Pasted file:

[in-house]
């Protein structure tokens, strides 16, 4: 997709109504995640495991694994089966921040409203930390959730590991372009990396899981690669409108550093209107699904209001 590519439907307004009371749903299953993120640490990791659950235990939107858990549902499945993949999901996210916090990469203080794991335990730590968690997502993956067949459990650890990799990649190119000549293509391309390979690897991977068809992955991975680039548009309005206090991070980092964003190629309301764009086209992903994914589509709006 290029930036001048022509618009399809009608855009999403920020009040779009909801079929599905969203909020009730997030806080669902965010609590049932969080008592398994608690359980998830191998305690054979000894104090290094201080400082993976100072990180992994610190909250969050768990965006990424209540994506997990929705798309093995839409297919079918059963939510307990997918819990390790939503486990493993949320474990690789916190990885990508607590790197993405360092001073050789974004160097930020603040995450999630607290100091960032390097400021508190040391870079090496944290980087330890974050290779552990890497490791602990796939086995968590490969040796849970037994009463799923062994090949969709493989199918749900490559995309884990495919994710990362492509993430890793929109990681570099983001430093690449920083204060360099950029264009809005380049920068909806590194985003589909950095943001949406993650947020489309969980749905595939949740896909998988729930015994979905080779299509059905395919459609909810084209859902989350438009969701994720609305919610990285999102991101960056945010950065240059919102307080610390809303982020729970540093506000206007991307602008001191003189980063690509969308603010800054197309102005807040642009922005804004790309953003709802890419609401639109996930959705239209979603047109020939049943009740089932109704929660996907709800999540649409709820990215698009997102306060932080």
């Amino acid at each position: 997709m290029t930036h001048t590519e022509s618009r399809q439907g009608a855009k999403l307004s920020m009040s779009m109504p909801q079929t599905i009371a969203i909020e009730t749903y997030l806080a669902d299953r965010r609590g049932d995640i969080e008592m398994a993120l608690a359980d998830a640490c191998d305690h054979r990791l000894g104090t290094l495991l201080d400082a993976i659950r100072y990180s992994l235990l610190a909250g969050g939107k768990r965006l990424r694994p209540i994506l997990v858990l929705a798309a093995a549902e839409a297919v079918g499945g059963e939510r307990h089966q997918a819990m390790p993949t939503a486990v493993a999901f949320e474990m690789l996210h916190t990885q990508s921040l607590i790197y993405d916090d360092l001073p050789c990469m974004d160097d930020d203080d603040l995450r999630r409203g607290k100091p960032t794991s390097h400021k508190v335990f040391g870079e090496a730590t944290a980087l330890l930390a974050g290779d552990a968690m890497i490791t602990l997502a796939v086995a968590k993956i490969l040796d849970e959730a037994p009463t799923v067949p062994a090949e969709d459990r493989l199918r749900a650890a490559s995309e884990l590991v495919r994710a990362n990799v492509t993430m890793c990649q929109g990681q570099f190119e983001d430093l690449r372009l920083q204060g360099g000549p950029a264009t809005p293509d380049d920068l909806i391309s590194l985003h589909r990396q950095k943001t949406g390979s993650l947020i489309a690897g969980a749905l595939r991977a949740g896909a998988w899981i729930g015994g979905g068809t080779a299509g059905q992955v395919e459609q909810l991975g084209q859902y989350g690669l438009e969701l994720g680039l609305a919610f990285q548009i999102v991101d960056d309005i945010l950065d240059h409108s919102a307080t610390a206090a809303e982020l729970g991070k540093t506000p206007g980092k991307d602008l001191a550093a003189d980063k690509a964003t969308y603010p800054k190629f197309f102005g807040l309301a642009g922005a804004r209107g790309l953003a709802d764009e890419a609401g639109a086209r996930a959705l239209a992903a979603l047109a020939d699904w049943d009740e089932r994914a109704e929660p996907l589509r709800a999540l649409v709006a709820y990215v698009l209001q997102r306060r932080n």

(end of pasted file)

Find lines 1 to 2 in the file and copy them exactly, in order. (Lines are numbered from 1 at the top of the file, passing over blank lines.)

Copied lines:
[in-house]
């Protein structure tokens, strides 16, 4: 997709109504995640495991694994089966921040409203930390959730590991372009990396899981690669409108550093209107699904209001 590519439907307004009371749903299953993120640490990791659950235990939107858990549902499945993949999901996210916090990469203080794991335990730590968690997502993956067949459990650890990799990649190119000549293509391309390979690897991977068809992955991975680039548009309005206090991070980092964003190629309301764009086209992903994914589509709006 290029930036001048022509618009399809009608855009999403920020009040779009909801079929599905969203909020009730997030806080669902965010609590049932969080008592398994608690359980998830191998305690054979000894104090290094201080400082993976100072990180992994610190909250969050768990965006990424209540994506997990929705798309093995839409297919079918059963939510307990997918819990390790939503486990493993949320474990690789916190990885990508607590790197993405360092001073050789974004160097930020603040995450999630607290100091960032390097400021508190040391870079090496944290980087330890974050290779552990890497490791602990796939086995968590490969040796849970037994009463799923062994090949969709493989199918749900490559995309884990495919994710990362492509993430890793929109990681570099983001430093690449920083204060360099950029264009809005380049920068909806590194985003589909950095943001949406993650947020489309969980749905595939949740896909998988729930015994979905080779299509059905395919459609909810084209859902989350438009969701994720609305919610990285999102991101960056945010950065240059919102307080610390809303982020729970540093506000206007991307602008001191003189980063690509969308603010800054197309102005807040642009922005804004790309953003709802890419609401639109996930959705239209979603047109020939049943009740089932109704929660996907709800999540649409709820990215698009997102306060932080």